No, Professional Athletes Should Not Be Idolized

By Liam Sullivan (III), Contributing Writer

In recent years, professional sports have grown to be much more than a source of entertainment. Watching sports has become a worldwide phenomenon, where the highest level athletes are revered as heroes to millions of fans around the globe. We see athletes’ faces on magazine covers, billboards and cereal boxes, painting them as figures with untouchable athletic prowess. Amid the hero-like worship, however, it is essential to question the legitimacy of athlete idolization.

Recent controversies involving athletes, such as the suspension of Memphis Grizzlies point guard Ja Morant, a rising star in the National Basketball League (NBA), highlight the negative consequences that can arise from idolizing these individuals. On March 4, Morant was suspended for eight games without pay after a video of him holding a handgun while intoxicated in a nightclub in Denver, Colorado surfaced. Following the incident, Morant apologized through ESPN, “I know I’ve disappointed a lot of people who have supported me. This is a journey, and I recognize there is more work to do. My words may not mean much right now, but I take full accountability for my actions. I’m committed to continuing to work on myself.”

Even after all his promises, two months later, on May 13, Morant was once again seen flashing a handgun on Instagram while driving. The video circulated the internet, and has since been deleted. Morant faces an indefinite suspension and possible fines from the NBA.

After these events, many of his young fans were left disheartened and disillusioned. Morant’s situation proves that the idolization of athletes can blind us to their flaws and mistakes, leading to disappointment.

Idolizing athletes can have adverse effects on society. When a fan places an athlete on a pedestal, their actions can go unquestioned, giving them unjust power. Athletes can misuse their influence, and use their platforms to spread harmful ideas in instances involving criminal activities. The idolization of athletes blinds fans from the immorality of wrongful behavior, which runs the risk of normalizing and justifying such actions to impressionable young athletes. “[Morant] has an incredibly huge following,” expresses NBA commissioner Adam Silver, after Morant’s second suspension. “And my concern […] [is that] tens of millions of kids globally would see him as having done something that was celebrating in a way, the act of using a firearm in that fashion.”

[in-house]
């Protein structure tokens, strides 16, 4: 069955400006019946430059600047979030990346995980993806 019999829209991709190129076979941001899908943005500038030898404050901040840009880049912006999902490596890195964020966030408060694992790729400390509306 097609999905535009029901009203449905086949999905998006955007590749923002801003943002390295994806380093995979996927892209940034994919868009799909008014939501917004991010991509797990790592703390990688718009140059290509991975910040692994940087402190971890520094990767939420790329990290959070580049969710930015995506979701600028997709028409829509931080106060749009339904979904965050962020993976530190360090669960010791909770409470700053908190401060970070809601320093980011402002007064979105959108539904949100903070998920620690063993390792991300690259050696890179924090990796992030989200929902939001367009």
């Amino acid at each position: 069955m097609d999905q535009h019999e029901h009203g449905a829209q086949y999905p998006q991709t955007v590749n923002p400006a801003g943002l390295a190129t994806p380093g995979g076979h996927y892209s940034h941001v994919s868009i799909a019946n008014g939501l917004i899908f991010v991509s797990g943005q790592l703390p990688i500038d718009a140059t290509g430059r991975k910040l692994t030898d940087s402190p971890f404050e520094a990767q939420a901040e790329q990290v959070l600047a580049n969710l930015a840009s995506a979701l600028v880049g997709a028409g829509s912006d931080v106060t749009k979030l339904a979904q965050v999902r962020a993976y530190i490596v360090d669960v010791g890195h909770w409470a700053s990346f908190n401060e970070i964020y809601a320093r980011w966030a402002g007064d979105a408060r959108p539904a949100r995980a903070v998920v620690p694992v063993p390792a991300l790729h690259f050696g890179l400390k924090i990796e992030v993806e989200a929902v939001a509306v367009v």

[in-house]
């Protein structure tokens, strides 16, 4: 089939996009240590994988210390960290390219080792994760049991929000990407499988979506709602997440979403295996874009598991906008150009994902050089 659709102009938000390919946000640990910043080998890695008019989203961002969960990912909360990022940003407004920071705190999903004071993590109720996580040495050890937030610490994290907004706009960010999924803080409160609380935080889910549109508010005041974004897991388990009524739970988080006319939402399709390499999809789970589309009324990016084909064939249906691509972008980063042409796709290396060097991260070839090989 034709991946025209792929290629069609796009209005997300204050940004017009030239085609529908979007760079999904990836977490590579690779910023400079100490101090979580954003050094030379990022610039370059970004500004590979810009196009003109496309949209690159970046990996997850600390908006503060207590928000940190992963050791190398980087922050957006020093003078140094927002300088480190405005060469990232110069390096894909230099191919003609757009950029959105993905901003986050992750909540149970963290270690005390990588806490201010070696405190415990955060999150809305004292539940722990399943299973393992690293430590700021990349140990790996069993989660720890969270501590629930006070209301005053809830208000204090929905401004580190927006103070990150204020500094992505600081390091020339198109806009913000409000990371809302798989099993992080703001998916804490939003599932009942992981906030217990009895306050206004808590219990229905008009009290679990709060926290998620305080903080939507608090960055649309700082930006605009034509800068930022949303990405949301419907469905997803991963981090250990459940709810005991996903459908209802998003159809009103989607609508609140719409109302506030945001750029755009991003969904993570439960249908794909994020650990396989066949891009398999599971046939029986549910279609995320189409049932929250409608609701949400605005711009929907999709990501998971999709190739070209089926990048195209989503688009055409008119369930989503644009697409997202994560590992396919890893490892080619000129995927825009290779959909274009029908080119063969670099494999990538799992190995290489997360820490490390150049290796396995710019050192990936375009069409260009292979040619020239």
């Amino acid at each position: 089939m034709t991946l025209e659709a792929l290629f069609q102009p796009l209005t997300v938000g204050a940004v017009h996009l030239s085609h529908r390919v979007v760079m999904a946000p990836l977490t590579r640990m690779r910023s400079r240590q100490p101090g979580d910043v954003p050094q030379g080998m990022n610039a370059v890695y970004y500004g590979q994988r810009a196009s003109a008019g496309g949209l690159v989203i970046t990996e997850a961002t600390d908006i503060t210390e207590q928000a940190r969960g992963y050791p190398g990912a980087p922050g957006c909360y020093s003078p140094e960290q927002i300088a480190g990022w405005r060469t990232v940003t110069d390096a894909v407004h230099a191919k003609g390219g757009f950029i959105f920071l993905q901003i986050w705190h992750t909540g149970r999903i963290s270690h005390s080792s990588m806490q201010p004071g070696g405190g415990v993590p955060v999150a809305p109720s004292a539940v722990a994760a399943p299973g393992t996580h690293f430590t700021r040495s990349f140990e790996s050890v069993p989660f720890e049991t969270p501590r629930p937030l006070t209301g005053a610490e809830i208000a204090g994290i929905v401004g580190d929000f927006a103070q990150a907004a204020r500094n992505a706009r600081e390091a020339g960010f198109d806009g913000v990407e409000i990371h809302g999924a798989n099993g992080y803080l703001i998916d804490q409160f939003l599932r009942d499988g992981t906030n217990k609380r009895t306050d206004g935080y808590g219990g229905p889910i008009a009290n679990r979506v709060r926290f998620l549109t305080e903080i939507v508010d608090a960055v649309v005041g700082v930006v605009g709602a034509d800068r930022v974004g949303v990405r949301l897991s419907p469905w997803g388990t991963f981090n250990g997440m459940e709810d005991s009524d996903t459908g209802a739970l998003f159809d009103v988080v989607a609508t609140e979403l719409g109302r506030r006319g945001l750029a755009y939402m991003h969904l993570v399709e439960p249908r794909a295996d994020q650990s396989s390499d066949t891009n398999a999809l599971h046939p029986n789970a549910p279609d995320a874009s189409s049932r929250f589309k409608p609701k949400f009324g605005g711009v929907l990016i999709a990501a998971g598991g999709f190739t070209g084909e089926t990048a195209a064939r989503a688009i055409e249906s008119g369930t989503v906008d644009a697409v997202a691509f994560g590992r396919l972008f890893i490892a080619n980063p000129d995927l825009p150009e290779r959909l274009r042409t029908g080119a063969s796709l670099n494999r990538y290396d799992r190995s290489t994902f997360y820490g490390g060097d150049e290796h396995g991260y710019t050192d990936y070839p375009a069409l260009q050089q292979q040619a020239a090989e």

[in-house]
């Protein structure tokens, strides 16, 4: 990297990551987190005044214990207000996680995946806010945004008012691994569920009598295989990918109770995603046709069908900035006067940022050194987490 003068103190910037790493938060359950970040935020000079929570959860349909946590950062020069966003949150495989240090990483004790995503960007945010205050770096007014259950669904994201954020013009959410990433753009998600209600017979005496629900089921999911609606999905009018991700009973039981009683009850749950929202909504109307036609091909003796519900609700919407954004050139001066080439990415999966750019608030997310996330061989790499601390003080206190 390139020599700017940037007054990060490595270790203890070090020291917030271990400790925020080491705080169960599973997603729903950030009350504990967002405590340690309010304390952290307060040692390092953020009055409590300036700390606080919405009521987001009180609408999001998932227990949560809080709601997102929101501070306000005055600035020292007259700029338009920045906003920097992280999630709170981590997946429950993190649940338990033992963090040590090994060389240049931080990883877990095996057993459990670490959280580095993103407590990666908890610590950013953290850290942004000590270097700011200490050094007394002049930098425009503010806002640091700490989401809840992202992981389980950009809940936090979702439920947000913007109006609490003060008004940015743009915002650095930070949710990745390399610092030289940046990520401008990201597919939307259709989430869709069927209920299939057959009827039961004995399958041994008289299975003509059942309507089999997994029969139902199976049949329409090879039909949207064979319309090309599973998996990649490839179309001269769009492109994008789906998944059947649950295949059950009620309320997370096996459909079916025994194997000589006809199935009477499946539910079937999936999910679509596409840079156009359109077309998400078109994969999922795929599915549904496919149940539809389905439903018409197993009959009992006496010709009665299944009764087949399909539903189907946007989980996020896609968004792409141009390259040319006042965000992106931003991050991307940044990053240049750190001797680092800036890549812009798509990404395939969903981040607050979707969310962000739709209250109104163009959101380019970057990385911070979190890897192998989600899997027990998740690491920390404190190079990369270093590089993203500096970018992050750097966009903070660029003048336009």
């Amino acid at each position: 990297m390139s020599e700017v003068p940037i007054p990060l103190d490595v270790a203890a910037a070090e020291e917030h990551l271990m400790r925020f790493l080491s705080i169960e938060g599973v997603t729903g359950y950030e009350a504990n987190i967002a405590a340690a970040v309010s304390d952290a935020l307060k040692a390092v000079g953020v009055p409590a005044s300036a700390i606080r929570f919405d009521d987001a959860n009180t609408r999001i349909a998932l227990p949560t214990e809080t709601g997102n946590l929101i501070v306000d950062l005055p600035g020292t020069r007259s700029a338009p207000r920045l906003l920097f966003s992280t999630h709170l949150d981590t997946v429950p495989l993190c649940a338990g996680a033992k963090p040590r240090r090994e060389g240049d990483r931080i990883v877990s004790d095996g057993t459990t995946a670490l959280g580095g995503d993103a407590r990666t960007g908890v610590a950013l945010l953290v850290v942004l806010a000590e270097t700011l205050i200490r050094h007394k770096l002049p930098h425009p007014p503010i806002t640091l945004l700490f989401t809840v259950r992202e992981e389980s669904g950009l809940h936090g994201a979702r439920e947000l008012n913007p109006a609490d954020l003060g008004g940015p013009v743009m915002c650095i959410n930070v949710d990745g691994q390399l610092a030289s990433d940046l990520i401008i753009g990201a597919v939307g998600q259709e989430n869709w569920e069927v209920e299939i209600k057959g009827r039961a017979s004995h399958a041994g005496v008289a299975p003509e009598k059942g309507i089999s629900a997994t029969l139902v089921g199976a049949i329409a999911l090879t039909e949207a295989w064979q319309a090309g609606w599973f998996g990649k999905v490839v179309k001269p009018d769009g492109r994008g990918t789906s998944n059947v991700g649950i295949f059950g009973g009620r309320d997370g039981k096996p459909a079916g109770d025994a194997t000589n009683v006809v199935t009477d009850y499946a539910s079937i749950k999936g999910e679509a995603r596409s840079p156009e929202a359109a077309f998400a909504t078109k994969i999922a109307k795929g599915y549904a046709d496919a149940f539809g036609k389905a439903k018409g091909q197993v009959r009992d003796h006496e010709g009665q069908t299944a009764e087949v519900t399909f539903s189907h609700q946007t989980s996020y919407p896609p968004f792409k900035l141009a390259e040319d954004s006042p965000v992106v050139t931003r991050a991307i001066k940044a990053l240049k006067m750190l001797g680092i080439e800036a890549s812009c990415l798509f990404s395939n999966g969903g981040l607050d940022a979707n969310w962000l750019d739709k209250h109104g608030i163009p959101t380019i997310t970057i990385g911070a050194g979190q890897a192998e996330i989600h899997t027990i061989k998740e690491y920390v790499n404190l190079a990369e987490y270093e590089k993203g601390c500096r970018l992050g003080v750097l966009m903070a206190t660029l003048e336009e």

Aspiring young athletes who are not born with outstanding athletic ability may also fall into the trap of worshiping a professional. The inability to perform at the level of their favorite athlete may lead to feelings of inadequacy and a negative self-image. Ben Davidson (III) shares his opinion on the dangers of hero worship in sports: “The easiest way to destroy young talent is to compare it to something else.”

Placing athletes on a pedestal is bound to lead to disappointed fans. Instead of idolizing athletes, we should appreciate their skills and accomplishments while recognizing their humanity, and focus on the positive qualities they embody. By doing so, we can foster a healthier and more balanced approach to sports and admiration.